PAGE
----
The family of a Marine who died in Afghanistan is asking that St. Charles County’s newest park be named in his honor and that it include a memorial honoring county veterans killed in action. But the County Council, which makes such decisions, stopped short of granting the request at its July 10 meeting.
The park in question is the 120-acre park under development at Kisker and Pitman Hill roads.
The council did agree to a bill setting up a nine-member committee to recommend a name honoring county veterans who died in combat. County Executive Steve Ehlmann will name members, who will forward their recommendations to the council.
The council took that action after a group of residents, led by David and Julie Vinnedge, turned out in force at the July 10 meeting, asking that the county name the park after their son, Marine Lance Cpl. Phillip Vinnedge, of St. Charles, who was killed in October 2010. The group included other Gold Star parents, the designation signifying that their child was killed in combat.
“At age 18, Phillip raised his right hand and pledged his life to defend the United State of America,” said David. “At age 19, with his last breath, Phillip kept that promise. Phillip was not even old enough to legally enjoy a beer at a Cardinals game.”
Phillip graduated in 2009 from Francis Howell Central High.
“I need his name said, I need him remembered,” Julie told councilmen. “Every morning when I get up, I ask Phil, ‘What can I do to honor you and your fallen brothers?’ And that’s what I try to do every day.
The Vinnedges presented two petitions, one gathered online with 2,700 signatures, including signatures of about 600 residents, and a second paper petition with 1,700 signatures gathered locally, they said. The petitions ask that the county name the park “LC Phillip Vinnedge Park.”
“It is our desire that this park honor all of St. Charles County’s fallen heroes. We ask that a memorial be placed in the park with all of their names,” David said. “To those that would say that this park should have a more generic name, I ask how a generic name does more to invoke the memory of all of our heroes than a namesake that humanizes all of their sacrifices.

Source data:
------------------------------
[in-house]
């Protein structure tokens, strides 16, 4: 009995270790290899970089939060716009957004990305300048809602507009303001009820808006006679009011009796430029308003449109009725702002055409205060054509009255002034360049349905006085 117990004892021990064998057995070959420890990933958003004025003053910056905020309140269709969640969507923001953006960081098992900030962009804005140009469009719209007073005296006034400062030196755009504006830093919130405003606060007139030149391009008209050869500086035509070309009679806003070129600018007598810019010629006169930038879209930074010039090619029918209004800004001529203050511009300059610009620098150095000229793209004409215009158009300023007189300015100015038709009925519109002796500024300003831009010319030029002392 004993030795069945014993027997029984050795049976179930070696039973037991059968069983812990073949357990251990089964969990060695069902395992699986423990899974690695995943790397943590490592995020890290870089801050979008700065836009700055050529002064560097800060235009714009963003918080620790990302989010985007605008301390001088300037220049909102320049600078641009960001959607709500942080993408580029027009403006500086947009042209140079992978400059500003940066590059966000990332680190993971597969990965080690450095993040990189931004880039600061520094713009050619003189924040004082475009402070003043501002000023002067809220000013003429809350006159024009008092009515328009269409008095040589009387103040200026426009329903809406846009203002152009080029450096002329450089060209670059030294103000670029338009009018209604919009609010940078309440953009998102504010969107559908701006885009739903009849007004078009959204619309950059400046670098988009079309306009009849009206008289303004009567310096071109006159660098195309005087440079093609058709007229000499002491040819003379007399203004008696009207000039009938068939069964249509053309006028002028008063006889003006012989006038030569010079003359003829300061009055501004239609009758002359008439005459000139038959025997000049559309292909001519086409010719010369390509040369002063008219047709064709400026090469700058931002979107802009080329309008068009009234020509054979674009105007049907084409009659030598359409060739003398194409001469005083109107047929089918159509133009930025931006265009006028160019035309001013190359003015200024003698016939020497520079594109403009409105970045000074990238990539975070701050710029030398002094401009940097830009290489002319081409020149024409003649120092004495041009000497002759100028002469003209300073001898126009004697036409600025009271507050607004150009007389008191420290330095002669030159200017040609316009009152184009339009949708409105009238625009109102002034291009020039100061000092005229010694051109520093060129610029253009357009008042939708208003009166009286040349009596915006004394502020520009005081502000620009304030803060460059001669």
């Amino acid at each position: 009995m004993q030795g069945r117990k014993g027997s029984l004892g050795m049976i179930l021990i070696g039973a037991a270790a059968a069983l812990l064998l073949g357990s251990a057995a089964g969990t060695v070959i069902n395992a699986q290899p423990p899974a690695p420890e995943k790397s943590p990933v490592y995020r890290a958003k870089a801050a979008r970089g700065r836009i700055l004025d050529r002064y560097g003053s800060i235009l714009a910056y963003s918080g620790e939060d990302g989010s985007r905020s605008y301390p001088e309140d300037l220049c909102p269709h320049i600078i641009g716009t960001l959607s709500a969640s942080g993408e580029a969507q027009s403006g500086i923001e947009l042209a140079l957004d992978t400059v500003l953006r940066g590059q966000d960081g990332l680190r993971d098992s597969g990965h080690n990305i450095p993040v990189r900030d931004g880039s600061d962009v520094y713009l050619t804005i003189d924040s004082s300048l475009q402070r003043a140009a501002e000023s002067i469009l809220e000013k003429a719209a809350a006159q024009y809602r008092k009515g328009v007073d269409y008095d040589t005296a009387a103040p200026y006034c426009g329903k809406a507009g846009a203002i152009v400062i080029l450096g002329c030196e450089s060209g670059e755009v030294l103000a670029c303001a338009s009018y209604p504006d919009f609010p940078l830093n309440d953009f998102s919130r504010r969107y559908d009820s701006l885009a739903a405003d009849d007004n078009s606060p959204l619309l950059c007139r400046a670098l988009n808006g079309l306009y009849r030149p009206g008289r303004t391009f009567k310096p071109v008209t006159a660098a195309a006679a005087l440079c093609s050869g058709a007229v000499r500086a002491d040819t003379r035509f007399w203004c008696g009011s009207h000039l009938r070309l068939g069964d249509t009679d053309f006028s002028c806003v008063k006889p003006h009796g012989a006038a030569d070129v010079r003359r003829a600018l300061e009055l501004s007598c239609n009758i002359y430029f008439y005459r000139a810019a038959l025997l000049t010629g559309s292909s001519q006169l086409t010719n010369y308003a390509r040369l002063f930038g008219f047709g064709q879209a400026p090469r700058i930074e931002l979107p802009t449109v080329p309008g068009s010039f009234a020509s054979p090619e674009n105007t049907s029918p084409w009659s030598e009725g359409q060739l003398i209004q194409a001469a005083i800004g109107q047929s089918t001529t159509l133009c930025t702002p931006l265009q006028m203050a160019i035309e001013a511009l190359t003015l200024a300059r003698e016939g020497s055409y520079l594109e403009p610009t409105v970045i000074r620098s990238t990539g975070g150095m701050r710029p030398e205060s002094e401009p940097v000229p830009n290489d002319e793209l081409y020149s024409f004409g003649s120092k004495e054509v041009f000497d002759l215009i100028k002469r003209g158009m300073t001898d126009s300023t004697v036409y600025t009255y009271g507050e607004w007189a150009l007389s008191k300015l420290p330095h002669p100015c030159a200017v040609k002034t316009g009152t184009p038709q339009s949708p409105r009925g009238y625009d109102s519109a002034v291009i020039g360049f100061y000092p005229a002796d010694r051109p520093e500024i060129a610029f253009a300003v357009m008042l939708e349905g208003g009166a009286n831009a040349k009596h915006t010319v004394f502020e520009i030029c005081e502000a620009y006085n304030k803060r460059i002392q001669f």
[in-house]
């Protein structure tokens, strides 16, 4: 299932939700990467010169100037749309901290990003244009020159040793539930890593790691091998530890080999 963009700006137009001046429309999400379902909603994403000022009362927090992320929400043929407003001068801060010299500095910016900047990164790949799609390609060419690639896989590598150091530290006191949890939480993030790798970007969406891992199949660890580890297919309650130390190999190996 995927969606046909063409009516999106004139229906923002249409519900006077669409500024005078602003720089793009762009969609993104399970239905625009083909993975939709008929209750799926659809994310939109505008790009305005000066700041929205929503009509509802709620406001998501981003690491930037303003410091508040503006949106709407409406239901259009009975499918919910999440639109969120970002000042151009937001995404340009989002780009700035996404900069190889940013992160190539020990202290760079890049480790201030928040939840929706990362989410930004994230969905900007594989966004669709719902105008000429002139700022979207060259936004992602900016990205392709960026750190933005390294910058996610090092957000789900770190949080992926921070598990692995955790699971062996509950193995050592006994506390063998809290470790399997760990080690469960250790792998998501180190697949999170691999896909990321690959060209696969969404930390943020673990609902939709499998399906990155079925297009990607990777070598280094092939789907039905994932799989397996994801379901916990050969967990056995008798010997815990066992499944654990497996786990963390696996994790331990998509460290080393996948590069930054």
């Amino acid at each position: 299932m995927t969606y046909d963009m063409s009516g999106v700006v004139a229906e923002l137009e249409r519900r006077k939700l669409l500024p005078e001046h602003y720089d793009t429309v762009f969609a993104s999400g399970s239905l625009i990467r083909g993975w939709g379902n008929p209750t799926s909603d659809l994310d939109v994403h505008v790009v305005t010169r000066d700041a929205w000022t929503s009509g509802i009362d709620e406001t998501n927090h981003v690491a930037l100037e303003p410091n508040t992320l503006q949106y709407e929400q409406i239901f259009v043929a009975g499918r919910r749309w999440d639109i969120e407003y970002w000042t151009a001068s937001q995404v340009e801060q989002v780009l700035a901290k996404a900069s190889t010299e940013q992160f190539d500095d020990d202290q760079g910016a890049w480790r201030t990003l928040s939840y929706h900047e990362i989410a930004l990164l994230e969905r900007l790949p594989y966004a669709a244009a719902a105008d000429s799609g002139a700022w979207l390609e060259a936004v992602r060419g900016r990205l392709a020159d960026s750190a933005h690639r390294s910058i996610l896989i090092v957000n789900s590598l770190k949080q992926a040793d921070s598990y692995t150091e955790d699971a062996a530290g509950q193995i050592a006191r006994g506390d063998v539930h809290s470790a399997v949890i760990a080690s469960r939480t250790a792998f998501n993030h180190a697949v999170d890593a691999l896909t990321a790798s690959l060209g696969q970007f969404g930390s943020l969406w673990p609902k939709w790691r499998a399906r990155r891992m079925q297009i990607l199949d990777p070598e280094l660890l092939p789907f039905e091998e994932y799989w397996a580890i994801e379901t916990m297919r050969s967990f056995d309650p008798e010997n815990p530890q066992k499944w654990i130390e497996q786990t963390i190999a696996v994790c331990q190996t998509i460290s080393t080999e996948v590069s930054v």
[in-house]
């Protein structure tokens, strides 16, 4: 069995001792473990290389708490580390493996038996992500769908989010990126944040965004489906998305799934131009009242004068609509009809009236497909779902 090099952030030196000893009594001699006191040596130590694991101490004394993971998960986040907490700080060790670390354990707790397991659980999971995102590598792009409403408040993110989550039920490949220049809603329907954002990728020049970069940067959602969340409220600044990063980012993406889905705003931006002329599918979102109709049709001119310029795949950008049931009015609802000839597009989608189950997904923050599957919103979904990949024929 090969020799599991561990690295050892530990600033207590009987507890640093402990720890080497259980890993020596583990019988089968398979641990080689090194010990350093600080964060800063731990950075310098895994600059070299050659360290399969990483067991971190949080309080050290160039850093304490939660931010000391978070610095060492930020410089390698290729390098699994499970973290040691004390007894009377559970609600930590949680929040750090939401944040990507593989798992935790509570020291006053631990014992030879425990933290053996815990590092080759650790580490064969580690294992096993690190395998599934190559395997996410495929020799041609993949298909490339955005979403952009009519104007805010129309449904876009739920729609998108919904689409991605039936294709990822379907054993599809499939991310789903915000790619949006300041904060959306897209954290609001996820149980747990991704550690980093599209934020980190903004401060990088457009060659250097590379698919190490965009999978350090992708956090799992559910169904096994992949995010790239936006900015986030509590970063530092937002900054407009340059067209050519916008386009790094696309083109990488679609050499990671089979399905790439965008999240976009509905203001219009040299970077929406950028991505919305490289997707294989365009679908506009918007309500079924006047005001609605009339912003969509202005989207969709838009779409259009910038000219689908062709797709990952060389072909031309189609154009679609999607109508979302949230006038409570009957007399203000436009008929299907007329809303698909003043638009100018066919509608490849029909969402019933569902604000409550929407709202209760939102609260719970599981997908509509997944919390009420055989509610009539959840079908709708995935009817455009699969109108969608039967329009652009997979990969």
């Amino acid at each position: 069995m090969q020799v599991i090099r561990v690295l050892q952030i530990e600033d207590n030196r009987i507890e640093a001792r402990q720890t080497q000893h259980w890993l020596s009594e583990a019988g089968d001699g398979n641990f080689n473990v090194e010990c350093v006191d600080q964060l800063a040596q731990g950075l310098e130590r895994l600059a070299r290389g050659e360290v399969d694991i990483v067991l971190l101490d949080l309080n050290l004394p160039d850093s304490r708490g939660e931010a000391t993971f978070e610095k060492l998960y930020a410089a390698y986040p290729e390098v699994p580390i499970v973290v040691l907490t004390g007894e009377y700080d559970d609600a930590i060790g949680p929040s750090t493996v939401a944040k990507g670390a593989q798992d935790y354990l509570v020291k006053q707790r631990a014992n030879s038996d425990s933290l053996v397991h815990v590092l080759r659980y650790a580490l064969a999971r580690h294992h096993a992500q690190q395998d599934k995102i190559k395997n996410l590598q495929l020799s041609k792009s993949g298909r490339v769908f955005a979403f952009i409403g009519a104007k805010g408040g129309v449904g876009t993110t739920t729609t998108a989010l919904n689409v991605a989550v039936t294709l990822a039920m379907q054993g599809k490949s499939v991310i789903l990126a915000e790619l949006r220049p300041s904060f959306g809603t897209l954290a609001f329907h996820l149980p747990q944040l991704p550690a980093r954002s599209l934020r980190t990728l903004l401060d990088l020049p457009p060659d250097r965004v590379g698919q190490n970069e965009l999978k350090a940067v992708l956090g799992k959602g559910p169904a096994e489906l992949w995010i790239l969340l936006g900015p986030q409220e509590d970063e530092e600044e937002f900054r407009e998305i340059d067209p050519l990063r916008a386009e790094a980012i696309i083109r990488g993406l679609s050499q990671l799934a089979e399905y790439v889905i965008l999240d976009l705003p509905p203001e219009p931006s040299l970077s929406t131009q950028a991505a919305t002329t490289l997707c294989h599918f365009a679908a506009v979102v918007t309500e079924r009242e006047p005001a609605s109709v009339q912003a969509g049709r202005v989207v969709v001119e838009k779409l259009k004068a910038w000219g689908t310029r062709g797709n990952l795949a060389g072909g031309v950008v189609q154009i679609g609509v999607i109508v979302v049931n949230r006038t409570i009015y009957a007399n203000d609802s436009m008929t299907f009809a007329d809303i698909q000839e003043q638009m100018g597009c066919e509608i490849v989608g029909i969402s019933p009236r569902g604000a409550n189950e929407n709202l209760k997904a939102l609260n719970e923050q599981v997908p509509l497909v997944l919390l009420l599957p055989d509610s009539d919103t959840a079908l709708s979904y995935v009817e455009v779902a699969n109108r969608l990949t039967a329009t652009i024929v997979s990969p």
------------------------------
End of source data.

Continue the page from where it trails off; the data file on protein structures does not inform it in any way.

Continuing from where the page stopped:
“Quite frankly, if our family had not stepped forward and intervened, this park would be honoring a creek instead of our county’s heroic veterans.”
Baltic Creek was the proposed name, submitted to the council at its June 12 meeting and dropped when the substitute bill forming the committee was approved. David said the number of petition signatures gives the council a “mandate” to name the park after his son.
The bill forming the committee states that committee members are to include veterans of Korea, Vietnam, the Persian Gulf, Iraq and Afghanistan; at least two family members of veterans who died in service; and a representative from veterans’ organizations in the county. Its recommendations are required within 90 days of its first meeting.
Councilmember Joe Cronin [District 1] questioned any exclusion of veterans of World War II and other wars, and said he wanted the committee to decide which wars should be included. But Councilmember David Hammond [District 4] said there has been plenty of recognition for veterans of the world wars and the Korean War, but not so much for recent wars. He said he would like the park to be named “Gold Family” park and to include a memorial to other veterans.
Councilmember Joe Brazil [District 2] said he would like the committee to include some of the people involved in the effort to name the park for Lance Cpl. Vinnedge.
Ehlmann agreed with Cronin that the committee should look at honoring county veterans from other wars. He noted that the county has only a small statue outside the historic county courthouse on Third Street in St. Charles, which lists county veterans killed in World War I.
Next year is the 100th anniversary of World War I, and the county may budget funding in that year to refurbish the statue. “I think that is one of the things this committee should look at. The county really hasn’t done anything for 100 years in terms of recognizing these people at a public place,” Ehlmann said.
He added there is little in terms of county memorials for recent conflicts in the Middle East. “For sure, I think anyway, we need to do something for them and let the veterans’ committee decide how far back we need to go and what exactly we need to do, and tell us what it’s going to cost, too.”
The new park is expected to be completed in 2018. The county is expected to develop about 90 acres of what was once known as the Sammelmann Farm and Homestead.